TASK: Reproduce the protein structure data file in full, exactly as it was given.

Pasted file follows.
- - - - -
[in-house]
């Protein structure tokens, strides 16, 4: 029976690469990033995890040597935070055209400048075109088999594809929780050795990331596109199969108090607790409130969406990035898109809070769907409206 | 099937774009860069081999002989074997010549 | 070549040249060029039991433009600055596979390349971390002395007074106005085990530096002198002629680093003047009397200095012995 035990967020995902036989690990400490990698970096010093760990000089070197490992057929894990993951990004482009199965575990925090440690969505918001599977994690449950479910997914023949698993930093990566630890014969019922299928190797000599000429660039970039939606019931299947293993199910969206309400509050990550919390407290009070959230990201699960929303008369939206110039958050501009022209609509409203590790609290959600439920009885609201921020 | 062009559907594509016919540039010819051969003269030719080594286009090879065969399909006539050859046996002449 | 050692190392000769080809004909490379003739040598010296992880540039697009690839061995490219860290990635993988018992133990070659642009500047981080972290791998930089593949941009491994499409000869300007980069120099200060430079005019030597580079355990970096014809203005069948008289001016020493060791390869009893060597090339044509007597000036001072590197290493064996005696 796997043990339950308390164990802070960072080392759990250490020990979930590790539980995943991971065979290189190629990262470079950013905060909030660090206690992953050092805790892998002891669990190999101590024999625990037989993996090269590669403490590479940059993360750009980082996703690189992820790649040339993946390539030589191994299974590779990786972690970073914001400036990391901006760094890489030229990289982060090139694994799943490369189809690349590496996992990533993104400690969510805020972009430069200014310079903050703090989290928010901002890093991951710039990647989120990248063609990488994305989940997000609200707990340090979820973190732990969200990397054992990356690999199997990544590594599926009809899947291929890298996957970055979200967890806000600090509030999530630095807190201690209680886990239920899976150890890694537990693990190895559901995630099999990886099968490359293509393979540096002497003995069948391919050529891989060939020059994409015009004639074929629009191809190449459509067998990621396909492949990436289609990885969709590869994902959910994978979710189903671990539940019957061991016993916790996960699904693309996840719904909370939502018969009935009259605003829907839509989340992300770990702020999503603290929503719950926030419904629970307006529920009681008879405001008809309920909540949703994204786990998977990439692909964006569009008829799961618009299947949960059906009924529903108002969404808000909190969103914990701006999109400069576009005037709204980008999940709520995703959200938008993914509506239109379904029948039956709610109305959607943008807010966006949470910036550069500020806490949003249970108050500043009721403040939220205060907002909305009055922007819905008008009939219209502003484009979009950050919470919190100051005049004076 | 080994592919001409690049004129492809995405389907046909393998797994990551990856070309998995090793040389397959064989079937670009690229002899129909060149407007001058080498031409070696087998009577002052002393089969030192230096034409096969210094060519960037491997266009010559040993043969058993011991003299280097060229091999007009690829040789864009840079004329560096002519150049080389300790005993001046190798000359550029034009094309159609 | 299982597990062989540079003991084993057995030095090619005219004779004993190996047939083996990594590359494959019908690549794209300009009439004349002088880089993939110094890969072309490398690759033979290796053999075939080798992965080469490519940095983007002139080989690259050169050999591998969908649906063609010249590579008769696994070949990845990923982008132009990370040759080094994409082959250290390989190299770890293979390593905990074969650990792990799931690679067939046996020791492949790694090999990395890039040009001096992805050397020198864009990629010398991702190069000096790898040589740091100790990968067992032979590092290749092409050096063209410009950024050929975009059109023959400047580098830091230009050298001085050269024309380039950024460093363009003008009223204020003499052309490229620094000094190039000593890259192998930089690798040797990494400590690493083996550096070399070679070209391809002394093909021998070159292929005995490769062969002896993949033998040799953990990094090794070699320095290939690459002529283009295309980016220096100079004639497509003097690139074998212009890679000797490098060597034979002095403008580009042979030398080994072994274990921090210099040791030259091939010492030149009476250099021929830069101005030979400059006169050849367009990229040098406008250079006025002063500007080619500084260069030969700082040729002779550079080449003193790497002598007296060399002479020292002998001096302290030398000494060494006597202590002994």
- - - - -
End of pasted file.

[in-house]
């Protein structure tokens, strides 16, 4: 029976690469990033995890040597935070055209400048075109088999594809929780050795990331596109199969108090607790409130969406990035898109809070769907409206 | 099937774009860069081999002989074997010549 | 070549040249060029039991433009600055596979390349971390002395007074106005085990530096002198002629680093003047009397200095012995 035990967020995902036989690990400490990698970096010093760990000089070197490992057929894990993951990004482009199965575990925090440690969505918001599977994690449950479910997914023949698993930093990566630890014969019922299928190797000599000429660039970039939606019931299947293993199910969206309400509050990550919390407290009070959230990201699960929303008369939206110039958050501009022209609509409203590790609290959600439920009885609201921020 | 062009559907594509016919540039010819051969003269030719080594286009090879065969399909006539050859046996002449 | 050692190392000769080809004909490379003739040598010296992880540039697009690839061995490219860290990635993988018992133990070659642009500047981080972290791998930089593949941009491994499409000869300007980069120099200060430079005019030597580079355990970096014809203005069948008289001016020493060791390869009893060597090339044509007597000036001072590197290493064996005696 796997043990339950308390164990802070960072080392759990250490020990979930590790539980995943991971065979290189190629990262470079950013905060909030660090206690992953050092805790892998002891669990190999101590024999625990037989993996090269590669403490590479940059993360750009980082996703690189992820790649040339993946390539030589191994299974590779990786972690970073914001400036990391901006760094890489030229990289982060090139694994799943490369189809690349590496996992990533993104400690969510805020972009430069200014310079903050703090989290928010901002890093991951710039990647989120990248063609990488994305989940997000609200707990340090979820973190732990969200990397054992990356690999199997990544590594599926009809899947291929890298996957970055979200967890806000600090509030999530630095807190201690209680886990239920899976150890890694537990693990190895559901995630099999990886099968490359293509393979540096002497003995069948391919050529891989060939020059994409015009004639074929629009191809190449459509067998990621396909492949990436289609990885969709590869994902959910994978979710189903671990539940019957061991016993916790996960699904693309996840719904909370939502018969009935009259605003829907839509989340992300770990702020999503603290929503719950926030419904629970307006529920009681008879405001008809309920909540949703994204786990998977990439692909964006569009008829799961618009299947949960059906009924529903108002969404808000909190969103914990701006999109400069576009005037709204980008999940709520995703959200938008993914509506239109379904029948039956709610109305959607943008807010966006949470910036550069500020806490949003249970108050500043009721403040939220205060907002909305009055922007819905008008009939219209502003484009979009950050919470919190100051005049004076 | 080994592919001409690049004129492809995405389907046909393998797994990551990856070309998995090793040389397959064989079937670009690229002899129909060149407007001058080498031409070696087998009577002052002393089969030192230096034409096969210094060519960037491997266009010559040993043969058993011991003299280097060229091999007009690829040789864009840079004329560096002519150049080389300790005993001046190798000359550029034009094309159609 | 299982597990062989540079003991084993057995030095090619005219004779004993190996047939083996990594590359494959019908690549794209300009009439004349002088880089993939110094890969072309490398690759033979290796053999075939080798992965080469490519940095983007002139080989690259050169050999591998969908649906063609010249590579008769696994070949990845990923982008132009990370040759080094994409082959250290390989190299770890293979390593905990074969650990792990799931690679067939046996020791492949790694090999990395890039040009001096992805050397020198864009990629010398991702190069000096790898040589740091100790990968067992032979590092290749092409050096063209410009950024050929975009059109023959400047580098830091230009050298001085050269024309380039950024460093363009003008009223204020003499052309490229620094000094190039000593890259192998930089690798040797990494400590690493083996550096070399070679070209391809002394093909021998070159292929005995490769062969002896993949033998040799953990990094090794070699320095290939690459002529283009295309980016220096100079004639497509003097690139074998212009890679000797490098060597034979002095403008580009042979030398080994072994274990921090210099040791030259091939010492030149009476250099021929830069101005030979400059006169050849367009990229040098406008250079006025002063500007080619500084260069030969700082040729002779550079080449003193790497002598007296060399002479020292002998001096302290030398000494060494006597202590002994």